New Post Office Hours Go Into Effect Monday
On Friday, February 18, my colleague Ralph Nichols reported on what he discovered upon visiting the Riverton Heights post office:
The last daily mail collection time was listed as 6 p.m., not 8 p.m. as it has been since the midnight collection was eliminated a few years ago.
I was on my way to a meeting and it slipped from my mind – until SeaTac City Councilwoman Pam Fernald called about an hour later with the news.
“As of February 28, 2011,” Fernald told me – and is informing SeaTac residents in a letter, “the Riverton Heights Branch post office is planning to change their hours of operation during the week to close at 6 p.m. rather than close at midnight as it currently does.”
Ralph added that “Fernald said she has learned that postal workers at the Riverton station ‘have been told they cannot discuss this change of hours with customers,’” what one can only assume is an effort to keep an already bogged-down staff from sinking deeper into the mire.
He followed up with another report the next day:
The U.S. Postal Service is eliminating its evening service hours at the Riverton Heights Post Office “because we’re simply losing business,” Seattle-area public information officer Ernie Swanson said Feb. 18.
“Traffic at all our facilities is down 20 to 30 percent in the last two to three years. It’s no different at Riverton – 6 p.m. to midnight continues to decrease and continues to lose money,” Swanson told The B-Town Blog.
Beginning March 1, new hours at the Riverton Heights station at 15250 32nd Ave. S. in SeaTac will be 8:30 a.m.-6 p.m. Monday-Friday, and 8:30 a.m.-3 p.m. Saturdays.
But local elected officials are not rolling over. SeaTac City Councilwoman Pam Fernald is encouraging Highline-area residents to write letters to Congress, the Legislature and the USPS to save Riverton Height’s evening service.
Despite the best efforts of Fernald and Dave Upthegrove of Des Moines, however, attempts to get USPS to relent have apparently been fruitless. At the conclusion of Tuesday night’s City Council meeting this week, Fernald mentioned that the fight continued… but that, at that point, about the best hope was more letters to Congressman Adam Smith. And since then… no action.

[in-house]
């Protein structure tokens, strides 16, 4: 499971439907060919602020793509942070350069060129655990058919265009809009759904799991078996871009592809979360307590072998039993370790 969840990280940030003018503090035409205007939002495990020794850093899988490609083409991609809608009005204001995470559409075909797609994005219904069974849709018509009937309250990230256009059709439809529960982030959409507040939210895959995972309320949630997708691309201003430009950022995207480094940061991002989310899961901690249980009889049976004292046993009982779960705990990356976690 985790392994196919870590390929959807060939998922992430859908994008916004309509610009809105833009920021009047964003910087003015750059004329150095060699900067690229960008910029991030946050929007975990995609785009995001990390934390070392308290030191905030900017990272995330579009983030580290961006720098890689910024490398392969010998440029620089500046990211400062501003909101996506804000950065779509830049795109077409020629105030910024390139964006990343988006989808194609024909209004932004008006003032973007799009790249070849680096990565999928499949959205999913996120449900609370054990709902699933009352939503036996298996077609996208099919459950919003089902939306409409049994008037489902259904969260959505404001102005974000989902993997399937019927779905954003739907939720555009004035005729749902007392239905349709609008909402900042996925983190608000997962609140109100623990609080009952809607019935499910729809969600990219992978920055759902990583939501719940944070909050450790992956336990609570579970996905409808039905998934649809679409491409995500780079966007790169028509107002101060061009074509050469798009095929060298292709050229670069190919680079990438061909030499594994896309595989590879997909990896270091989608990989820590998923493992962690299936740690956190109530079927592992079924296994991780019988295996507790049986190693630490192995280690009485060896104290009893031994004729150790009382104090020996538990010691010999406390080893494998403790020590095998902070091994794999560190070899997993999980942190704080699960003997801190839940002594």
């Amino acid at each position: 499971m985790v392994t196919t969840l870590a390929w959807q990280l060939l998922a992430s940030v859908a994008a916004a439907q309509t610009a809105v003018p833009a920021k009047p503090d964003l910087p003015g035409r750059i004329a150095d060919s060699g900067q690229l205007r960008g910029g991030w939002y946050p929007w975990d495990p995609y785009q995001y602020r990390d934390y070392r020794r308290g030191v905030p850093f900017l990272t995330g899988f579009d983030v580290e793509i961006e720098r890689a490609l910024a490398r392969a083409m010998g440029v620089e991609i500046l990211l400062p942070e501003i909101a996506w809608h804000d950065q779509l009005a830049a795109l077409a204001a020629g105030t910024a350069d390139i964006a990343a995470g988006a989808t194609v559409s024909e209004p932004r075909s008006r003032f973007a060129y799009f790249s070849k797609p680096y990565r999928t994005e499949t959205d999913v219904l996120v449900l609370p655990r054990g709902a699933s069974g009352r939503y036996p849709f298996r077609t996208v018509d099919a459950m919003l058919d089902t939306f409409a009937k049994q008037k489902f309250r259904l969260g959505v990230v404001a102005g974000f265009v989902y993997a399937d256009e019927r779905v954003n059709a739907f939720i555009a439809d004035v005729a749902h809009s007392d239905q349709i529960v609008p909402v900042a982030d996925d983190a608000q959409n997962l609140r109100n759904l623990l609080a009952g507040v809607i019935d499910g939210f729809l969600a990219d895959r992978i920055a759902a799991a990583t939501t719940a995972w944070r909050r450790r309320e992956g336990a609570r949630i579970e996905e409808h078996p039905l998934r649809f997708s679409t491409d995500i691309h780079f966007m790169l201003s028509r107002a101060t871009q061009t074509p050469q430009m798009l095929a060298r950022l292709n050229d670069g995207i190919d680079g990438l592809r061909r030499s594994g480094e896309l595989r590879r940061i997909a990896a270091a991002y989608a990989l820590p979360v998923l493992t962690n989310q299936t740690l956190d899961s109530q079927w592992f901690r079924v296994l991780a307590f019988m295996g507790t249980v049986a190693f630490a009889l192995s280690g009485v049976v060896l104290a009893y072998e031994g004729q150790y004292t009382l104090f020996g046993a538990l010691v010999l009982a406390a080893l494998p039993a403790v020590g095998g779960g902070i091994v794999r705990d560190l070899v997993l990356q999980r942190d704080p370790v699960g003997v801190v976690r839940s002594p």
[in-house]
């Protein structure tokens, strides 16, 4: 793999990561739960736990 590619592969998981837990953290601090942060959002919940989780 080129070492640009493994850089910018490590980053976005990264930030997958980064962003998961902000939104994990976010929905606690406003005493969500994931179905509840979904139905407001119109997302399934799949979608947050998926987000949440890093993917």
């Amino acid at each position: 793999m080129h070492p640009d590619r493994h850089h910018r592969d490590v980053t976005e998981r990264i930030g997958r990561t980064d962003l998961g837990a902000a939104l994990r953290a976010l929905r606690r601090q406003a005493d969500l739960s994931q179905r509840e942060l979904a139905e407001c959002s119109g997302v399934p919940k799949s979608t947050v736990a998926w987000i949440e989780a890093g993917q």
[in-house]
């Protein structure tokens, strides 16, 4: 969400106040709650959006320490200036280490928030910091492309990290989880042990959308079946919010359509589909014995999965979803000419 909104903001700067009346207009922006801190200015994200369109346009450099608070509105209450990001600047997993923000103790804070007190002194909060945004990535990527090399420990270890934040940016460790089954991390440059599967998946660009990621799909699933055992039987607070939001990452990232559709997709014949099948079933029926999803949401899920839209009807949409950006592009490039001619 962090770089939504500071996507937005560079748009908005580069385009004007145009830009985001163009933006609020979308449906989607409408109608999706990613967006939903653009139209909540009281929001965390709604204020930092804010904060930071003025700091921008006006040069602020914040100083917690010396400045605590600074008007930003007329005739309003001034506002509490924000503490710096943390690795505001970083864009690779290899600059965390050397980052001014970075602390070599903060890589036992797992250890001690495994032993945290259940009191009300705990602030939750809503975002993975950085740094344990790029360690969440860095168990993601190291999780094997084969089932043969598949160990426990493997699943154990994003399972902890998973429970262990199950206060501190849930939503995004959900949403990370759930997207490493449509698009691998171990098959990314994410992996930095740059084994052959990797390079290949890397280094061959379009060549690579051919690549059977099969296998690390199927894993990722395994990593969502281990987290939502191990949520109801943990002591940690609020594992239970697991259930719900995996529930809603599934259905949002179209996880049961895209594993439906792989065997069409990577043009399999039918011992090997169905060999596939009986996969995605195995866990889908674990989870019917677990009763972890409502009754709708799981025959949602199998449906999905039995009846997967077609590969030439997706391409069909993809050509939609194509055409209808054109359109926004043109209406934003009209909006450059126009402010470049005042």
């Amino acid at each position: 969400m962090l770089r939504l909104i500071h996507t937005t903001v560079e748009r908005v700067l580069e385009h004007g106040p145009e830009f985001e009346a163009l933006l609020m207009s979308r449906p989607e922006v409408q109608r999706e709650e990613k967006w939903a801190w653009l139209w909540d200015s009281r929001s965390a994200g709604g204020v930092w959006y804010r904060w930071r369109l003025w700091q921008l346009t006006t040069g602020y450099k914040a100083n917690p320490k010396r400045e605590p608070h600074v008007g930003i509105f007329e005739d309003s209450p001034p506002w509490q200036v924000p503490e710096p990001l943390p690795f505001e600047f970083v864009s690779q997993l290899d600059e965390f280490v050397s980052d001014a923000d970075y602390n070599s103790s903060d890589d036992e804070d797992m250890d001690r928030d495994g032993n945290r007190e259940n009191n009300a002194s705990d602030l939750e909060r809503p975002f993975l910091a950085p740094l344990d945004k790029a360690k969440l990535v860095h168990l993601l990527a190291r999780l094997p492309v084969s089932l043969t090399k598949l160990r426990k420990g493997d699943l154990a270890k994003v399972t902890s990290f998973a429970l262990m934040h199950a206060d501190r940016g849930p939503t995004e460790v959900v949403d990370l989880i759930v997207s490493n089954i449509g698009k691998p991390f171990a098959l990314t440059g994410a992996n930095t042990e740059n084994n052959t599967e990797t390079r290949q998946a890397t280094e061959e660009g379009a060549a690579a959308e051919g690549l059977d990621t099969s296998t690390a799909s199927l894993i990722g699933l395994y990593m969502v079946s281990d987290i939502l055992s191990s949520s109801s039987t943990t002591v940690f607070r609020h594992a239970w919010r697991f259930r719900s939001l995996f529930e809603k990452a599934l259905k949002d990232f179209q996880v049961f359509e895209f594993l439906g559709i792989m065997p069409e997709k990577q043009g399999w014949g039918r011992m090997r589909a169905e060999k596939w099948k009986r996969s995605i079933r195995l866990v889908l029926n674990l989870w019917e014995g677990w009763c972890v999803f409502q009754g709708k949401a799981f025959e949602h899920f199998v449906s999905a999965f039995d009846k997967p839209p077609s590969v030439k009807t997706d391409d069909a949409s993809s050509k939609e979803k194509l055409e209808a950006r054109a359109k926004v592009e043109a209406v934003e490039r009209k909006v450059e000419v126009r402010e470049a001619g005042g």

I’ve got a long history with Riverton Heights. I grew up a couple blocks from Lewis & Clark Theaters, Art’s Grocery, G.O. Guy Drugs, and Coast to Coast Hardware. I cut my eye teeth on books checked out from the McMicken Heights library. I started elementary school at Cascade Elementary. My nearly ruptured appendix was yanked out at Riverton General Hospital. My high school paper route ended at 154th and Pac Highway. Summer football practices concluded with Slurpee runs to the 7-Eleven on Military Road. Somewhere in there, the Riverton Heights Post Office was built, and we were all thrilled.
After I graduated from Foster High School and went off to college, I swore I’d never come back to the South End. But of course I did. And the Riverton Heights Post Office was again a huge staple of my existence. After the airport mail facility shut down and I became a big eBay seller in the auction website’s early heydey, Riverton Heights became the go-to destination in the wee hours for drop-off before or after work. Misty and the gang all became kind of like family… you know, the type you know you have but don’t really tell friends about.
And that’s all changing, I guess. Once again, the hours are going to get cut back and there’s nothing to be done about it. Barring, of course, some Wisconsin- or Cairo-type protests from a disgruntled populace. But Washingtonians rarely get that disgruntled. I’m sure there’s a poll that’s been done placing Seattle at the top of the Most Gruntled Cities in America list. I just haven’t found it yet.
But with Lewis & Clark demolished, Art’s and G.O. Guy converted for other uses, Coast to Coast gone to Ace, Riverton General not even really a hospital any more, the old MacDonald’s just getting bigger and bigger and bigger with every passing decade, my own USPS habits running to Click-and-Ship, and now Riverton Heights having Just Another Vanilla Post Office, this is the big takeaway from this story: The only thing you can ever really count on is 7-Eleven. Oh, thank heaven.